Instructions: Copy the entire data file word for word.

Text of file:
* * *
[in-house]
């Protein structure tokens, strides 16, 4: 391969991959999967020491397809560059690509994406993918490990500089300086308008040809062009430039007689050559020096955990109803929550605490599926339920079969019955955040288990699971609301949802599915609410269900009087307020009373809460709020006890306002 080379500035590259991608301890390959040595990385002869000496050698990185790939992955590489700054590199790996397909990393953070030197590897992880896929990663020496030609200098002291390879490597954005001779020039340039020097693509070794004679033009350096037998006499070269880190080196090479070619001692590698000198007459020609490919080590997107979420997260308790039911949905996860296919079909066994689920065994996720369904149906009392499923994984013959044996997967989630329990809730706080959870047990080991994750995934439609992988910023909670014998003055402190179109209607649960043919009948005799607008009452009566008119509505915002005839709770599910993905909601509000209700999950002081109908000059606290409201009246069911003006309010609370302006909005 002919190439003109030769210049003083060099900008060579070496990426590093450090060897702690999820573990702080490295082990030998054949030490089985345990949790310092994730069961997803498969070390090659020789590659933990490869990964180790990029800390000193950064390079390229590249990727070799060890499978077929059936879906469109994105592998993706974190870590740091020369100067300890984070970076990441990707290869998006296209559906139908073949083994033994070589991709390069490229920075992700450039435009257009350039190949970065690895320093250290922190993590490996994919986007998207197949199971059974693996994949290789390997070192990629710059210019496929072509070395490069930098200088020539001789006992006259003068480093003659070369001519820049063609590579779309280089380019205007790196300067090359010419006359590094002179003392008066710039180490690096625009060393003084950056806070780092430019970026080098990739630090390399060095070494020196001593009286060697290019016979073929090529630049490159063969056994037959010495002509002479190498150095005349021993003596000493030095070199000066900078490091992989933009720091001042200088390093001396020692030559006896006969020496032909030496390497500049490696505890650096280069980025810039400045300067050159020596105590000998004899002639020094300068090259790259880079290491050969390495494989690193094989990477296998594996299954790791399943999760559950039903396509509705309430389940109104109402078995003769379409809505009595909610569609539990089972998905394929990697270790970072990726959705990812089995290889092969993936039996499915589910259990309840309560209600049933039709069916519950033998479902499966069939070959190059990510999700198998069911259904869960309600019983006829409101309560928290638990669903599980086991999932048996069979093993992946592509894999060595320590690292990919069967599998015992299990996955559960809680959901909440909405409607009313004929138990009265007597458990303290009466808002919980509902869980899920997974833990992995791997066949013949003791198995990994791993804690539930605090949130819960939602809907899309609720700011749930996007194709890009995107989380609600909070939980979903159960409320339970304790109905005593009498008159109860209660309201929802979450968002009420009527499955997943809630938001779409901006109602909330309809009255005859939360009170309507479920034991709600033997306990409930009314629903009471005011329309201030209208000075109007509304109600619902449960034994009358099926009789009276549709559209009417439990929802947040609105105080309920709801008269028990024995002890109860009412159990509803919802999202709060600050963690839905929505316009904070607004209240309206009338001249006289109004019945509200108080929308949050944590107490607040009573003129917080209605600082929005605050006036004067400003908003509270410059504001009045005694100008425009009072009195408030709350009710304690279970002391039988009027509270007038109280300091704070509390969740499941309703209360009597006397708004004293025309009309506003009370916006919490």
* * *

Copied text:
[in-house]
């Protein structure tokens, strides 16, 4: 391969991959999967020491397809560059690509994406993918490990500089300086308008040809062009430039007689050559020096955990109803929550605490599926339920079969019955955040288990699971609301949802599915609410269900009087307020009373809460709020006890306002 080379500035590259991608301890390959040595990385002869000496050698990185790939992955590489700054590199790996397909990393953070030197590897992880896929990663020496030609200098002291390879490597954005001779020039340039020097693509070794004679033009350096037998006499070269880190080196090479070619001692590698000198007459020609490919080590997107979420997260308790039911949905996860296919079909066994689920065994996720369904149906009392499923994984013959044996997967989630329990809730706080959870047990080991994750995934439609992988910023909670014998003055402190179109209607649960043919009948005799607008009452009566008119509505915002005839709770599910993905909601509000209700999950002081109908000059606290409201009246069911003006309010609370302006909005 002919190439003109030769210049003083060099900008060579070496990426590093450090060897702690999820573990702080490295082990030998054949030490089985345990949790310092994730069961997803498969070390090659020789590659933990490869990964180790990029800390000193950064390079390229590249990727070799060890499978077929059936879906469109994105592998993706974190870590740091020369100067300890984070970076990441990707290869998006296209559906139908073949083994033994070589991709390069490229920075992700450039435009257009350039190949970065690895320093250290922190993590490996994919986007998207197949199971059974693996994949290789390997070192990629710059210019496929072509070395490069930098200088020539001789006992006259003068480093003659070369001519820049063609590579779309280089380019205007790196300067090359010419006359590094002179003392008066710039180490690096625009060393003084950056806070780092430019970026080098990739630090390399060095070494020196001593009286060697290019016979073929090529630049490159063969056994037959010495002509002479190498150095005349021993003596000493030095070199000066900078490091992989933009720091001042200088390093001396020692030559006896006969020496032909030496390497500049490696505890650096280069980025810039400045300067050159020596105590000998004899002639020094300068090259790259880079290491050969390495494989690193094989990477296998594996299954790791399943999760559950039903396509509705309430389940109104109402078995003769379409809505009595909610569609539990089972998905394929990697270790970072990726959705990812089995290889092969993936039996499915589910259990309840309560209600049933039709069916519950033998479902499966069939070959190059990510999700198998069911259904869960309600019983006829409101309560928290638990669903599980086991999932048996069979093993992946592509894999060595320590690292990919069967599998015992299990996955559960809680959901909440909405409607009313004929138990009265007597458990303290009466808002919980509902869980899920997974833990992995791997066949013949003791198995990994791993804690539930605090949130819960939602809907899309609720700011749930996007194709890009995107989380609600909070939980979903159960409320339970304790109905005593009498008159109860209660309201929802979450968002009420009527499955997943809630938001779409901006109602909330309809009255005859939360009170309507479920034991709600033997306990409930009314629903009471005011329309201030209208000075109007509304109600619902449960034994009358099926009789009276549709559209009417439990929802947040609105105080309920709801008269028990024995002890109860009412159990509803919802999202709060600050963690839905929505316009904070607004209240309206009338001249006289109004019945509200108080929308949050944590107490607040009573003129917080209605600082929005605050006036004067400003908003509270410059504001009045005694100008425009009072009195408030709350009710304690279970002391039988009027509270007038109280300091704070509390969740499941309703209360009597006397708004004293025309009309506003009370916006919490």